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Contribution to Book
U.S. regional economic fragmentation & integration: Selected empirical evidence and implications
The Healdsburg Seminar on Megaregions (2007)
  • Edward J Feser, University of Illinois at Urbana-Champaign
  • Geoffrey Hewings, University of Illinois at Urbana-Champaign
Abstract
The emergence of ten U.S. megaregions—increasingly contiguous spaces of high density development and population capturing a high share of U.S. economic activity—raises the question of appropriate scales for local, state and federal policy and how regional planning as a practice can adapt to an extended and, in some cases, almost continuous economic integration over space (RPA, 2006). Notions of cities as functional economic areas, more or less distinct spaces that operate as independent economic units, are less and less tenable as the basis for planning and policy making. At the same time, the megaregion phenomenon does not necessarily imply that the scale of appropriate intervention has simply become larger. Rather, we argue that trends in the U.S. economy mean that regional planning must be increasingly flexible to a broad range of continuously shifting geographies.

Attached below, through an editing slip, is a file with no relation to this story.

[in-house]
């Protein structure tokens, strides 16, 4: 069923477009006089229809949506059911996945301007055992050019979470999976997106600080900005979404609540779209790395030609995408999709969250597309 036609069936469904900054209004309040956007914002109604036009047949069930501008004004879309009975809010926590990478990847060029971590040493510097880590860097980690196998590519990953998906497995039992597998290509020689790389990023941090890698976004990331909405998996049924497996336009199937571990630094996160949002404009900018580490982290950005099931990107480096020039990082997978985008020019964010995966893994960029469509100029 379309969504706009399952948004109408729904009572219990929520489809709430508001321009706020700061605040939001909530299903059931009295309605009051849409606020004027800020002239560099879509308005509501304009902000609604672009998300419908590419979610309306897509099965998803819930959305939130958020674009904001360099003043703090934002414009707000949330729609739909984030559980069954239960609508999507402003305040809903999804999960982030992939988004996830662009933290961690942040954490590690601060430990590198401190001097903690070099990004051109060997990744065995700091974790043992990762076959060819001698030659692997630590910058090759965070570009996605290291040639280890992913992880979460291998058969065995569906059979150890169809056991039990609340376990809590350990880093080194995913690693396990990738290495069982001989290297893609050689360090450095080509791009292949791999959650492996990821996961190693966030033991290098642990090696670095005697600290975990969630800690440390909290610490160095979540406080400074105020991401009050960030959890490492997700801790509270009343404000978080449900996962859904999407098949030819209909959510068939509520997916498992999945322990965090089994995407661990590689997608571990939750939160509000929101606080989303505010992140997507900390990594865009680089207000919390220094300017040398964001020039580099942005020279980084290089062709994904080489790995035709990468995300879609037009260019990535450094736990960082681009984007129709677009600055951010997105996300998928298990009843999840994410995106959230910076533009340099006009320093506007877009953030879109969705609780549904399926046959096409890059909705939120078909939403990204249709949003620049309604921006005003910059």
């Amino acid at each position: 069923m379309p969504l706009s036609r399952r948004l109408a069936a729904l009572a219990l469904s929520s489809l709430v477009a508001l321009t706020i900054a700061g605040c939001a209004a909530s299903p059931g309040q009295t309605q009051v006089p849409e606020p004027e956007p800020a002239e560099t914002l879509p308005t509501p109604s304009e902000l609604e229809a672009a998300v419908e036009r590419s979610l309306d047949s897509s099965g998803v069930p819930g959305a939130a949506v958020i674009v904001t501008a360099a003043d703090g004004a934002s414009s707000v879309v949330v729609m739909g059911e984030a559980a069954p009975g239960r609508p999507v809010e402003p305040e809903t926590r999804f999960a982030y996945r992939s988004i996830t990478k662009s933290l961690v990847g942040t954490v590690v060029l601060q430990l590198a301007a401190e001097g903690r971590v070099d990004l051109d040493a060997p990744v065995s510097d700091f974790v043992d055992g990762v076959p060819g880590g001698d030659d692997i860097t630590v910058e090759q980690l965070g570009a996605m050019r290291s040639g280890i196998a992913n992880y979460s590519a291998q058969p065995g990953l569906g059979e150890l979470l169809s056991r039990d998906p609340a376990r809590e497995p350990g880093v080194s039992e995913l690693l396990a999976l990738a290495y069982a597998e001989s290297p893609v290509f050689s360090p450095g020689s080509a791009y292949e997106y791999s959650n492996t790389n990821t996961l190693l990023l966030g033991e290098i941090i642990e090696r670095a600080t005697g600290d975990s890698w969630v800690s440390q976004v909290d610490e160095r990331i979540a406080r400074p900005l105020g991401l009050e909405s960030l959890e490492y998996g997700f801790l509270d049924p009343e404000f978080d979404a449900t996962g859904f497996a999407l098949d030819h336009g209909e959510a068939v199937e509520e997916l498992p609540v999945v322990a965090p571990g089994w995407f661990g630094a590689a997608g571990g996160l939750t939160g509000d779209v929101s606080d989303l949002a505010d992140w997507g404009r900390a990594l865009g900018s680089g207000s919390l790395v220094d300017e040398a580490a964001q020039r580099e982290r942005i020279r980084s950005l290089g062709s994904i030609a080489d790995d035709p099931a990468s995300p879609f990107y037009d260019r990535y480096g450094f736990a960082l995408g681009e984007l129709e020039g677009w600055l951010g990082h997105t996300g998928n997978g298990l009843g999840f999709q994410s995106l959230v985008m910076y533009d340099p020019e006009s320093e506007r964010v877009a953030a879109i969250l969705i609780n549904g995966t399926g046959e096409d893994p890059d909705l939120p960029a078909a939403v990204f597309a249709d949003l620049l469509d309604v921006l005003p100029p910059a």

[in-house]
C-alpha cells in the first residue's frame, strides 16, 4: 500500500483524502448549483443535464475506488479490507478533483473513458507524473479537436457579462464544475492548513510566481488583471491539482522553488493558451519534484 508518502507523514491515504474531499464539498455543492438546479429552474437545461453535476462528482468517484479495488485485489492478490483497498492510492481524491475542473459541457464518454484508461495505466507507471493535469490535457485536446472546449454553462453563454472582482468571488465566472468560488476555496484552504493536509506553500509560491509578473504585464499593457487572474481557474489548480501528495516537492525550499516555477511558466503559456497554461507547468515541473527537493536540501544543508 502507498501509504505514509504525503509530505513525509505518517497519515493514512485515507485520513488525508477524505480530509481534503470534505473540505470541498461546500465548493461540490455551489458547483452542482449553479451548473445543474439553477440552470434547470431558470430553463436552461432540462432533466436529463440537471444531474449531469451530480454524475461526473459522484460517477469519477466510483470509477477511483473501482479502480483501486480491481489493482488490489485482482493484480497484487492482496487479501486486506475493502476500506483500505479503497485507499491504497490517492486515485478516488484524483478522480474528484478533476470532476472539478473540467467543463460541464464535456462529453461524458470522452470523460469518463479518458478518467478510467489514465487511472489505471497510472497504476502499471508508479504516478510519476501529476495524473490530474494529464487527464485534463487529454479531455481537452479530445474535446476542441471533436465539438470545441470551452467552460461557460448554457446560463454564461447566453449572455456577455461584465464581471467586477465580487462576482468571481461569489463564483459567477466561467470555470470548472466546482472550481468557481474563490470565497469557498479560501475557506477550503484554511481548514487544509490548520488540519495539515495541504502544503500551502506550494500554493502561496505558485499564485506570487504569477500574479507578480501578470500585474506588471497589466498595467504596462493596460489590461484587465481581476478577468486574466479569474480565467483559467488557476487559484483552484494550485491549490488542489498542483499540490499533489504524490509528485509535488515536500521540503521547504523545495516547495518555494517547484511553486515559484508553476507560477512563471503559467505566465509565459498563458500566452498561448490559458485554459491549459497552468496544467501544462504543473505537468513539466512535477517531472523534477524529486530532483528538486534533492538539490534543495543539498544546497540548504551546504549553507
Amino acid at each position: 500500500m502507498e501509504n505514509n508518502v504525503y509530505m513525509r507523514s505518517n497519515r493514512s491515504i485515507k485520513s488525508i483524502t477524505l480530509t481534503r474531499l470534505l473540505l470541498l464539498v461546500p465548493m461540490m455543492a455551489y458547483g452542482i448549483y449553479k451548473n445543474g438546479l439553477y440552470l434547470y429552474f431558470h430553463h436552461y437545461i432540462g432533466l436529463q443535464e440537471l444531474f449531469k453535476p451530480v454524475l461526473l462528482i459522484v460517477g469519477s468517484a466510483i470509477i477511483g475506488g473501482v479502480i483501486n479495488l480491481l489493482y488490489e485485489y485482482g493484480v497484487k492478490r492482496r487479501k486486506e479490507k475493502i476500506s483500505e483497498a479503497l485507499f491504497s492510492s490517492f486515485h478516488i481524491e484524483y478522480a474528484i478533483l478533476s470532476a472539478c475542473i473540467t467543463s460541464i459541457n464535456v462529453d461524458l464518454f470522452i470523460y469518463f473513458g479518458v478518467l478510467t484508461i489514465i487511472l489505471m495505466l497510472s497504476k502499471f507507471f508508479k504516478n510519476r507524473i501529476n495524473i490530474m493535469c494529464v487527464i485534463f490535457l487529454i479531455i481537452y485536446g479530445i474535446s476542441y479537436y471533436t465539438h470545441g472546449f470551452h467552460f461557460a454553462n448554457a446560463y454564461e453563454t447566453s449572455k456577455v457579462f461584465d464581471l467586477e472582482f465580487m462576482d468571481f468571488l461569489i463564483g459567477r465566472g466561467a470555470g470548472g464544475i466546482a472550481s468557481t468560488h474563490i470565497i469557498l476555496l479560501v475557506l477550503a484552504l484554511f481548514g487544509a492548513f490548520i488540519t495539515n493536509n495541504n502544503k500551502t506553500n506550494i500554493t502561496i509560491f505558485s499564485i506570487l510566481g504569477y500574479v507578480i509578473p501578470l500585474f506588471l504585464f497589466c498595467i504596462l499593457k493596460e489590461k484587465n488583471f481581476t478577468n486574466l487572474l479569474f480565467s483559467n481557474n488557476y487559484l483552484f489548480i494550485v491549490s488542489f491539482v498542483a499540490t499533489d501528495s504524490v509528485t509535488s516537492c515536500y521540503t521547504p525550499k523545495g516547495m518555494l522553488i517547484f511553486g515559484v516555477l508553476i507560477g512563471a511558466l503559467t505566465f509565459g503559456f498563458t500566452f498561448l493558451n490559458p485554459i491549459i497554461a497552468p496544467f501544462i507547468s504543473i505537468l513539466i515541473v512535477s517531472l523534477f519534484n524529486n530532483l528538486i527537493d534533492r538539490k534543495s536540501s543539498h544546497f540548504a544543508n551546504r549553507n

Keywords
  • Fragmentation,
  • globalization,
  • value chains,
  • input-output
Publication Date
2007
Editor
P Todorovich
Publisher
Regional Plan Association and Lincoln Institute
Citation Information
Edward J Feser and Geoffrey Hewings. "U.S. regional economic fragmentation & integration: Selected empirical evidence and implications" New York & Washington, DCThe Healdsburg Seminar on Megaregions (2007)
Available at: http://works.bepress.com/edwardfeser/27/